• $\begingroup$ @Evgeni This is from semiconductor physics but I expect the principle is the same; holes are the positively charged objects. An absence of an electron where there should be once can (in the right medium) behave as it is were a particle (with a mass etc) $\endgroup$ – Richard Tingle Apr 28 '14 at 12:32

In the video, the downward strike created an ionized path. The brightness was less as the current was less because it was travelling through un-ionized air. The upward strike took the ionized path. The upward strike's current (brightness) was much greater as the electrons flowed along the ionized path as it had the least resistance. The current equals the voltage divided by the resistance. The less the resistance, the higher the current.

The apparent speed difference is because the upward strike took a more direct path. The camera shows a two dimensional image and does not show the motion of the lightning away from or towards the camera. In a video when you see an object coming directly towards or away from the camera, you see the object get larger or smaller. The size differences in the video are not large enough to show the direction towards or away from the camera.

  • $\begingroup$ +1!!!! I was sure that that it was a depth issue, but didn't know for sure. $\endgroup$ – Neo Apr 28 '14 at 20:25

I'm pretty sure that lightning can go either way. We did the calculation in physics class, a bit of a back of the envelope calculation to be sure, but we came out with an electric field of 300,000 V/m being the electric field needed for lightning to form.

What that means is, an electric field is created between the clouds and the ground by a build up of electrons on one of the surfaces. I believe that the electron build up can occur on either side. Once the field strength gets high enough, electrons begin to "leak" from one side of the air-gap (air does not normally conduct electricity unless it is highly charged) and that is what lightning is. You see the same affect in a capacitor that is overcharged, only instead of a thin sheet of paper, you are inside the insulator between plates. That is why you get a lot of noise (thunder of course), see a lot of light, and wireless communications and some electronics are affected.

  • $\begingroup$ Not quite - it's not so much that the charge leaks, as that the air ionises and becomes a plasma, which is highly conductive. So the charge flows. I'm not sure at exactly what stage this happens, though - whether it's just for the return stroke or whether the initial "feelers" use this mechanism too. $\endgroup$ – Semidiurnal Simon May 5 '14 at 12:17
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    $\begingroup$ @SimonW I meant leaks as in electrons physically move from the one medium to the other, the way a capacitor leaks. I am unfamiliar with the mechanism or the state they are in when they move, only that it is the same mechanism as a capacitor, which is in my field of study. $\endgroup$ – JFA Jan 30 '15 at 1:21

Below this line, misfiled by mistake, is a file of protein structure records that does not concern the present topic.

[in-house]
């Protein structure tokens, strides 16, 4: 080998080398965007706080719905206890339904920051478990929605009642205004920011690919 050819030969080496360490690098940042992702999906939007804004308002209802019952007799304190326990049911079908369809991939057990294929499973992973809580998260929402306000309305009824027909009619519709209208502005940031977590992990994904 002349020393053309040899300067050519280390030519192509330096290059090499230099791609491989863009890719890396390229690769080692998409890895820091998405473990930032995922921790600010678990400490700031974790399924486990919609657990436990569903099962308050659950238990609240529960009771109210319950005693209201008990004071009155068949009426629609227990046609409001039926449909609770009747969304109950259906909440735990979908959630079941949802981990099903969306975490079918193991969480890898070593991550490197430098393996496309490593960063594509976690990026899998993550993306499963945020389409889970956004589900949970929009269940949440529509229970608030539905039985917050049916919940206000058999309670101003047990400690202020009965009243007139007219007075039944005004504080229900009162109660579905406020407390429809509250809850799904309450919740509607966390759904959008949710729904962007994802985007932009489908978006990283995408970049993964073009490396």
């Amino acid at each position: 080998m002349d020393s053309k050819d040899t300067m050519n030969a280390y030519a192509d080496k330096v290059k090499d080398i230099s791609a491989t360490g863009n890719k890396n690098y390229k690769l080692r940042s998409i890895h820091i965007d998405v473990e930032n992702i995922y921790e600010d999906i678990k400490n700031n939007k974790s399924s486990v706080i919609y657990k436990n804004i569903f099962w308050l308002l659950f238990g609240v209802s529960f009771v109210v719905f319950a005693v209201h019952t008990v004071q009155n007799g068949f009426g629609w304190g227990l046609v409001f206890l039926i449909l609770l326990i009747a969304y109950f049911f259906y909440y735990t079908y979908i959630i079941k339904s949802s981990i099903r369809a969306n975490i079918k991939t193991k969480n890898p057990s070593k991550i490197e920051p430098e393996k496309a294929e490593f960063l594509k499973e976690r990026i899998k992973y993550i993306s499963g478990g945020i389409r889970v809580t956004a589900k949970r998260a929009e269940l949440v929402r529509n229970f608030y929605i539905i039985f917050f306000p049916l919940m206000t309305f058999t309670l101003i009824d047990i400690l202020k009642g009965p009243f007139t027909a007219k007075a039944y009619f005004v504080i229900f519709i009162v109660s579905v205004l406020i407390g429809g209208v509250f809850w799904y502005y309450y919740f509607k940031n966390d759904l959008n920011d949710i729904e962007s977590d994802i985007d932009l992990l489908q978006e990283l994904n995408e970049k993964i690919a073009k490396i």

It doesn't.

Based on observing this and other slow motion videos of cloud-earth lightning I observe the following:

  1. Some low-intensity "pilot lightning" starts in the cloud, usually only at one point or at most a few points, and propagates in many directions away from that point, branching out much like a river delta or a tree branch.

  2. The general direction of propagation is towards the ground, but not very strongly. The most consistent trait of the movement is away from the origin, but not even that is absolute (there are a few loops and upward branches).

  3. Once one of the branches touches or gets close to the ground an intense arc forms between that point on the ground and the origin of the "pilot lighning". There is no clear indication of a direction, partly because of the unavoidable camera overload.


The pilot lightning starts where the gradient of the inhomogeneous electric field is steepest, somewhere close to the concentrated collection of charge in the cloud. It does not start on the ground because the ground conducts comparatively well so that the charges dissipate, lowering the electric field strength.

The pilot lightning's propagation is driven by two factors: The electric field and a feedback mechanism. The feedback happens because the plasma corridor created by the emerging lightning bolt conducts electricity very well and thus facilitates propagation once it has started: Electrons and ions are accelerated and extend the corridor at its front. Apparently there is a chaotic element to this, possibly because turning air into plasma is an explosive process. This multi-directional explosive expansion is also responsible for the branching.

That the lightning roughly follows the field gradient explains the general direction. The feedback sustains the lightning once it has started. The explosive expansion of the heated air explains its chaotic parts.

When one of the pilot lightning branches gets close enough to the ground that an arc to the ground is completed there is a completely conductive connection between the separated charges which will lead to the runaway discharge known as a lightning bolt. (It's a runaway process because higher currents increase the arc's conductivity by turning more air into plasma, so the current grows until the charges are exhausted.)

I do not think that the eventual main lightning bolt has a different "direction" than the pilot lightning, and I cannot find observational evidence. Even at 100,000 frames per second the intensifying appears instantaneous, and the main bolt is so bright that cameras are overloaded.

It may appear to the human perception as a "back strike" because it starts once the pilot lightning touches ground, much like a bounce-back event. But I think it's just that suddenly a lot of charges flow where only few charges were flowing a millisecond earlier, in the same direction.